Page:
The Mets are trying to avoid surgery for a potential tear in Wright's shoulder and have prescribed a program of rest, rehabilitation, and then reevaluation later on. If the inflammation in his shoulder is too great, an MRI may have trouble picking up a tear, which is why they are delaying surgery.

If Wright were to need surgery to repair the shoulder, his time frame for recovery would be significantly longer and would jeopardize the start of his 2015 season. Often, if the tear is caused by a blunt trauma (like the jammed shoulder in June), one would undergo a procedure shortly thereafter. Since we are dealing with a many-months-long injury, the solution is less clear.

At the end of the day, rotator cuff surgeries can be very aggressive and may not improve the shoulder to a significant degree; thus, aggressive physical therapy coupled with strength and conditioning are often used to retrain the muscles to fire and stabilize properly, and adequately aid in the return to competition.


(Photo credit: Rob Foldy)

The Program

From soft tissue strategies designed to break up bad muscle tissue quality, to physical therapist protocols to improve recruitment of the proper musculature, Wright’s needs for the offseason are many and varied.

Most major leaguers's seasons are done within the next month, and the vast majority of minor leaguers are already on their way home. The best and most dedicated athletes of these populations will take roughly two-to-three weeks off from the season to decompress and let their bodies catch up, and then it is right back to work.

Wright's first six weeks will be about managing his current injury and trying to improve the strength in his shoulder to a great enough degree that he is deemed capable of training and practicing without risk of further damage. By mid-to-late October, we will know both how Wright is faring and more about when he can return next year. Without surgery, Wright will most likely begin his strength training in earnest by November 10 at the latest. This gives him 12 weeks to prepare for the 2015 season.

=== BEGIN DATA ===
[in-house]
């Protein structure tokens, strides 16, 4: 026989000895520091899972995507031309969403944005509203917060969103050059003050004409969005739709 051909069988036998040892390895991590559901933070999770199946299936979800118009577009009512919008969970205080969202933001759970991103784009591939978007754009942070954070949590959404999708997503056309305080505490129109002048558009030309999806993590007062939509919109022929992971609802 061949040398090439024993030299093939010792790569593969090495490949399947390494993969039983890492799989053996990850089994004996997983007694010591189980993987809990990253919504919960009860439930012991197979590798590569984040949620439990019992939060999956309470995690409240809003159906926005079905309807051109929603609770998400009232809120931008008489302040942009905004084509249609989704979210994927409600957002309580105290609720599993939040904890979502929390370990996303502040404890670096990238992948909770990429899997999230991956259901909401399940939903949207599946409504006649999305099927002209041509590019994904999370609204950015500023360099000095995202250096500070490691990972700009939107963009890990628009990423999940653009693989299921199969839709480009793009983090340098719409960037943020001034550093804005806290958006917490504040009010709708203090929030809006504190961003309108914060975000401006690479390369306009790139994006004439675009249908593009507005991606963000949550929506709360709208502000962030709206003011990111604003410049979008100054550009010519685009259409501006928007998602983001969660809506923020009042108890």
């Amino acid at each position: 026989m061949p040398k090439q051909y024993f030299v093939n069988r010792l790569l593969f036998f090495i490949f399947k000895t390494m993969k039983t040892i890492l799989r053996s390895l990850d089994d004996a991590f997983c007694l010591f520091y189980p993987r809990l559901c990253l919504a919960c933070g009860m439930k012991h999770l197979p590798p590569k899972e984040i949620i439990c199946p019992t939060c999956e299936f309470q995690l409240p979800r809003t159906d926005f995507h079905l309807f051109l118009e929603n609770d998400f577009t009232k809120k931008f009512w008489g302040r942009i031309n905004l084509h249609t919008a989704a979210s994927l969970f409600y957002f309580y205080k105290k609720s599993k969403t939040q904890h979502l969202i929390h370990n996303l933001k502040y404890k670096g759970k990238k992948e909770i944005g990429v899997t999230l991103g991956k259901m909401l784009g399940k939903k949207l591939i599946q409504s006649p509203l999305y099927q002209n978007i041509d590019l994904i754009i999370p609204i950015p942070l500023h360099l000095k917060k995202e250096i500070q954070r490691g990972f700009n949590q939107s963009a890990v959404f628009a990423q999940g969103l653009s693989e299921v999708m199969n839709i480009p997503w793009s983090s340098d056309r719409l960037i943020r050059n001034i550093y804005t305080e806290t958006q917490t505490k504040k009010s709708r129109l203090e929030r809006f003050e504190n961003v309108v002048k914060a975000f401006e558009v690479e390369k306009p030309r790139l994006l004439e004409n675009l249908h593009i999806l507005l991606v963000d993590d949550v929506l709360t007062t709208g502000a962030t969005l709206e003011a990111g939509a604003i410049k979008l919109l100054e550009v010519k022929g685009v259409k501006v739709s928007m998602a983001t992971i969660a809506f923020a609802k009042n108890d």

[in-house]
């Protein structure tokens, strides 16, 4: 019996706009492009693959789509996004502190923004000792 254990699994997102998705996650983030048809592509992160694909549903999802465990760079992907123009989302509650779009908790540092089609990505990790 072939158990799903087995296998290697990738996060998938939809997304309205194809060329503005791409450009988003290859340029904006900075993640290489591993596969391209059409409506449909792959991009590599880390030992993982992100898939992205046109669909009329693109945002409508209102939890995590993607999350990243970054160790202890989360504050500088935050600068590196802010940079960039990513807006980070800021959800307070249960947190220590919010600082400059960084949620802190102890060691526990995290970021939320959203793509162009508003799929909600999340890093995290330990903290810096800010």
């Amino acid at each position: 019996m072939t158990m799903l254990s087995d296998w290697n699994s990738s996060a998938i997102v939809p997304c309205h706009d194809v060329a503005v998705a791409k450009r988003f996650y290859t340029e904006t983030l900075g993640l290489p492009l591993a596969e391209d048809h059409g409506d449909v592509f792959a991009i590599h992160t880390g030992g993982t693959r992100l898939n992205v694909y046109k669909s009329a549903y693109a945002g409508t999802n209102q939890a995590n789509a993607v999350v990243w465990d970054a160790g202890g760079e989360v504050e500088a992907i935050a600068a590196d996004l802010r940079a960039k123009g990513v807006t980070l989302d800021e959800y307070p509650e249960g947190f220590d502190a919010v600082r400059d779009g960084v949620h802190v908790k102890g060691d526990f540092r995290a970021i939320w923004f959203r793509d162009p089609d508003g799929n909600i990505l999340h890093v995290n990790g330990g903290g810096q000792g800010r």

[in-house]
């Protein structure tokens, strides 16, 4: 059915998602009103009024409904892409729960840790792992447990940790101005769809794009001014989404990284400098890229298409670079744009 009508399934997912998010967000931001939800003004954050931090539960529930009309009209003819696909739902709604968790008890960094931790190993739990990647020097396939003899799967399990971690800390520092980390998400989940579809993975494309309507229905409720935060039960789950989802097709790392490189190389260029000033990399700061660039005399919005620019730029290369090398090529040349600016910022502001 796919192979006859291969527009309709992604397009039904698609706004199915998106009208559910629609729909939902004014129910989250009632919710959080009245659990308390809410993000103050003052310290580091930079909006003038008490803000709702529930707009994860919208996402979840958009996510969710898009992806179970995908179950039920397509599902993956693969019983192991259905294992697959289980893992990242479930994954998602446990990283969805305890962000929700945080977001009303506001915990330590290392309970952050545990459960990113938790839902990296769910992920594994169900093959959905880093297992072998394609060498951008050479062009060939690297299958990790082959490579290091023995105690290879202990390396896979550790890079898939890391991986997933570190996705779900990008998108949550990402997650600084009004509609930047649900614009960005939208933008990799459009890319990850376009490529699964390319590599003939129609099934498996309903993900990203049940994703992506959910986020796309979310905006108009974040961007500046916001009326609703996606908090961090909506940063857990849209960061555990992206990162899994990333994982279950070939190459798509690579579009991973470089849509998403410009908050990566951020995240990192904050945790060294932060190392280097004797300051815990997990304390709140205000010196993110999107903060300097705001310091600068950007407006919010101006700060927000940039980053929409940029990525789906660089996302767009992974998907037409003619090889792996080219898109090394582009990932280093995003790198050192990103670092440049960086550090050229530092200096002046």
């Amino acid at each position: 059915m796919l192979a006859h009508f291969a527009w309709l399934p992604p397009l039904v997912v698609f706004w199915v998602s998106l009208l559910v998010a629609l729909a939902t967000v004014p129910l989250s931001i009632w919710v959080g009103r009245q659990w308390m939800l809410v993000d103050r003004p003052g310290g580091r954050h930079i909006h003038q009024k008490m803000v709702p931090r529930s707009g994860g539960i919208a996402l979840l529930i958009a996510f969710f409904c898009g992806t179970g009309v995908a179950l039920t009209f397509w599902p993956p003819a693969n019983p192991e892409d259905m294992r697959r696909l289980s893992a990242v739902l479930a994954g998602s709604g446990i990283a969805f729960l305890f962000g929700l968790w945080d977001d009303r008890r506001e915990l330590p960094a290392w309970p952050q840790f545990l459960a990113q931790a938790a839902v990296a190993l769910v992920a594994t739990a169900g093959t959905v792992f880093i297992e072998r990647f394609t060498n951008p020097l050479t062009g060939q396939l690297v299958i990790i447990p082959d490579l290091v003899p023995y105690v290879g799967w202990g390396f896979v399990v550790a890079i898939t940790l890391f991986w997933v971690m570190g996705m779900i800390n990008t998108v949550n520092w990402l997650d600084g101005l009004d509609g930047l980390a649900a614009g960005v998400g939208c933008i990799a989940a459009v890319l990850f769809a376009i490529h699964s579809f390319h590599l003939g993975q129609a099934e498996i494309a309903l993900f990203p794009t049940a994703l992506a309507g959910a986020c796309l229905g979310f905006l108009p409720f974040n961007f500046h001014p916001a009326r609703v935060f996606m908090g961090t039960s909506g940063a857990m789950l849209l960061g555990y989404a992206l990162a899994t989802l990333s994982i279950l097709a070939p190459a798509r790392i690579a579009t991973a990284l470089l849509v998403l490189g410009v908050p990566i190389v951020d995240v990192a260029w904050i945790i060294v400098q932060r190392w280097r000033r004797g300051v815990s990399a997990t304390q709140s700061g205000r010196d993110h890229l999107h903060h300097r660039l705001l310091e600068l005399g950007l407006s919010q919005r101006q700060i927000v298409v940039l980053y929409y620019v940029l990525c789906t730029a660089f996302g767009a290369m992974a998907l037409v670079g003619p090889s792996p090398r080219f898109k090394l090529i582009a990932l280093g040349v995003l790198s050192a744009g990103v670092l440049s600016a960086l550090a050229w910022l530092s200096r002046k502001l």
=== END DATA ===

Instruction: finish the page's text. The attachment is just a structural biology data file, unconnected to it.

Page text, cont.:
The most important aspect of training for players like Wright is to regain total motion of his shoulders following the season. As an athlete builds workloads on top of his body, he begins to lose ranges of motion in the shoulder. This lack of motion contributes to injuries, as the loss in total motion and decreased strength put additional stresses on other parts of the body to make up for the lost motion and control.

Training the rotator cuff will demand Wright to challenge his grip and shoulder stability in a variety of exercises, from pushups with rotational movements to dynamic stabilization using a body blade; Wright’s programs should be geared toward creating control under random and varied conditions to improve his resistance to injury.

Wright is at the point of his career where the goal is no longer performance improvement, but maintenance of the physical abilities that allow him to be great at what he does. It takes a tremendous amount of strength, stamina, and coordination to practice swings, field balls, and work on throws to first. All of this training builds stress on the body that either can or cannot be maintained. If David is to maximize his impact on the Mets next year and the years to come, he will need to keep his body's health as his top priority.

Whether it was Wilmer Flores's and Lucas Duda’s offseason conditioning camp, or Brandon Nimmo’s storied physical transformation last offseason, the role of therapy, strength, and performance training is changing the perception of what is possible. No longer are athletes pegged as irredeemably slow, weak, or without room for improvement. With this changing landscape will come both physical improvements and injuries that will alter the landscape of baseball. It is my hope that I can help guide Mets fans in understanding more about the team, the players, and the sport they love.